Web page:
The food is very expensive, some things are double the price in the UK, however, I'm not sure if Denmark is particularly expensive overall. Petrol is much cheaper than the UK, campsites are similarly priced, and they are well spread about the country so finding one is seldom a problem. There is even a network of free and very cheap campsites for cyclists and hikers, however, to find them you need a book which costs about £15 so for the few days I'm staying it didn't seem worth it, and it's also in Danish. Cycling equipment is slightly more expensive than the UK but not much. Curiously, camping equipment is notably cheaper than the UK (or perhaps I just found a really cheap shop) and I was tempted to purchase a few items. I saw a set of securing straps for half the price I paid for them in Germany. House prices in the towns I looked were low compared to UK prices, but it's extremely hard to compare house prices across countries just by looking in a places. Of course, the Danes receive higher wages so higher prices aren't a problem for them, but shopping is pretty depressing for me, even more so because the supermarkets are dreadful and the food they sell extremely mundane. I suspect it's better in Copenhagen but I look back fondly on France, where even tiny villages had fantastic bread and cakes.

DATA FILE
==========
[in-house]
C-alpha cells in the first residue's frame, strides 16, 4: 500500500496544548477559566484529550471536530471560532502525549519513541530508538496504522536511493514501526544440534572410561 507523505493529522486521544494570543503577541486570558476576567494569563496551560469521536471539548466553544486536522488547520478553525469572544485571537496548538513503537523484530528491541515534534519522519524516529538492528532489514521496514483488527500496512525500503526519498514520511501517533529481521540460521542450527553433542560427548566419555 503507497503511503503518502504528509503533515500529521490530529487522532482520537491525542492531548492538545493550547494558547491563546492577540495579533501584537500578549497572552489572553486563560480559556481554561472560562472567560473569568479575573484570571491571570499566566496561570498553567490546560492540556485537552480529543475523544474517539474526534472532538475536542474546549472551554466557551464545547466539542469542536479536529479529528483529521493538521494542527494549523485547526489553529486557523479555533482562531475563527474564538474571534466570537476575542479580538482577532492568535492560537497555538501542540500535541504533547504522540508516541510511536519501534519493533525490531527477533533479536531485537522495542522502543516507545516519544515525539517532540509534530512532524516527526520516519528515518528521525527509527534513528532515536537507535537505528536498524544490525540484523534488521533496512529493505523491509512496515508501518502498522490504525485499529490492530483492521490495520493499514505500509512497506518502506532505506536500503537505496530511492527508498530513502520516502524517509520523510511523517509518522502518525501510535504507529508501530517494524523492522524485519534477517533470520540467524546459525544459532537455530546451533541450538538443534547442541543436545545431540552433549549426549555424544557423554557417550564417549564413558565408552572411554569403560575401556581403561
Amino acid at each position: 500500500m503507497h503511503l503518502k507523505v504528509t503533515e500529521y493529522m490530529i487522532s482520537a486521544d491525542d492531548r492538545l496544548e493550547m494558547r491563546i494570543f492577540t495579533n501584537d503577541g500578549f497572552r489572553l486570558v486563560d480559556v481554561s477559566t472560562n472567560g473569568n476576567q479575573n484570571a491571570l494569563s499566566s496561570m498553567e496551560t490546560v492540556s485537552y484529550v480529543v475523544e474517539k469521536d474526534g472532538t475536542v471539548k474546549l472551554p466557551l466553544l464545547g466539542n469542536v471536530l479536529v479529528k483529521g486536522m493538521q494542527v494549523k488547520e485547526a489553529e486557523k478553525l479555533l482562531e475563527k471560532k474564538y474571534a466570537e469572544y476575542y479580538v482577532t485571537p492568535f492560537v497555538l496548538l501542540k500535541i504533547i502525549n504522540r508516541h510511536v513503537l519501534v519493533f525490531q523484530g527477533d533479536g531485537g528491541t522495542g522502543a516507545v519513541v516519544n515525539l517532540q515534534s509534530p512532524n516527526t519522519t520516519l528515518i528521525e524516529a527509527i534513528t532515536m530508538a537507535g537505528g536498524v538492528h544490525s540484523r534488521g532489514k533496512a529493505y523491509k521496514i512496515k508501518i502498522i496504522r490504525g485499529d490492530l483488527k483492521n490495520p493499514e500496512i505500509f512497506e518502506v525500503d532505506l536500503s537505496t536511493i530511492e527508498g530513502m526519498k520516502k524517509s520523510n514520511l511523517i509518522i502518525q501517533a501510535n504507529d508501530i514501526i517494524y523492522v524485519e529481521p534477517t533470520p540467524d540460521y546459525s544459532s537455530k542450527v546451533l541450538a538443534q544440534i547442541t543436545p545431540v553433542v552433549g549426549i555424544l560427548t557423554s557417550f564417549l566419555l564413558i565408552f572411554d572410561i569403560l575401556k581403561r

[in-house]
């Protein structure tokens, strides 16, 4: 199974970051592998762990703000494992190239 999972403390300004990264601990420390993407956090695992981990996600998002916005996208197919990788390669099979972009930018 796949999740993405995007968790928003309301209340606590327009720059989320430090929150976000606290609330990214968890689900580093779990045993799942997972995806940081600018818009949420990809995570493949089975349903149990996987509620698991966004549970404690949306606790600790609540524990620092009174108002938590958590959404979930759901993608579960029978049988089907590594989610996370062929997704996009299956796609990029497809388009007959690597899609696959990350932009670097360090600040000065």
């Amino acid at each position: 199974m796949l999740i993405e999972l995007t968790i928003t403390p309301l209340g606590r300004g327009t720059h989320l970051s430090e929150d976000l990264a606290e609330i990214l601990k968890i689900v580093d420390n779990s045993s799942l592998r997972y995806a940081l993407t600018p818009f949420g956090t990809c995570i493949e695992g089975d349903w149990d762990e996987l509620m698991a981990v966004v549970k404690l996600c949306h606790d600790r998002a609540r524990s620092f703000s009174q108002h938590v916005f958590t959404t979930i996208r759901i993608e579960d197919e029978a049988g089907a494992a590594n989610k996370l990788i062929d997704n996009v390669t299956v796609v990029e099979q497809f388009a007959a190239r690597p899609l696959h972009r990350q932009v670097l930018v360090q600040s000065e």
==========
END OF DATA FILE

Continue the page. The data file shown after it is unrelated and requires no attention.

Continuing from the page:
I've had a number of encounters with agressive dogs here. There seem to be a lot of dogs and few people keep them on a lead. Thankfully they all backed off when I stopped the bike and faced them but it's not really something I had expected here.

I haven't had any cycling companions up till now, and then on the way to Horsens I had two, one after the other. It's nice to chat to people while cycling and gives a chance to find out a few things about the country. One of the chaps I cycled with was planning a cycle tour to Bavaria, and he had a really cool bike; it was about a foot longer than a normal bike and had pannier racks built into the frame, rather than being bolted on as on my bike. This is a good design as the bolts are a weak spot and tend to work loose and strip the threads. The panniers he had were huge, about 50 litres each. He was also planning on using a hammock which is quite a good idea, as I've found putting up and taking down the tent extremely time consuming. Anyway, this chap told me about a free campsite that I could use and even took me to the start of the cycle path that led to it. It took a bit of finding - the cycle path had a map with the exact location and it was still hard to find - but it was an absolutely excellent spot with these superb shelters so I didn't need to use my tent. It even had a camp fire spot so I made my first camp fire on the trip and even managed to cook some burgers on it.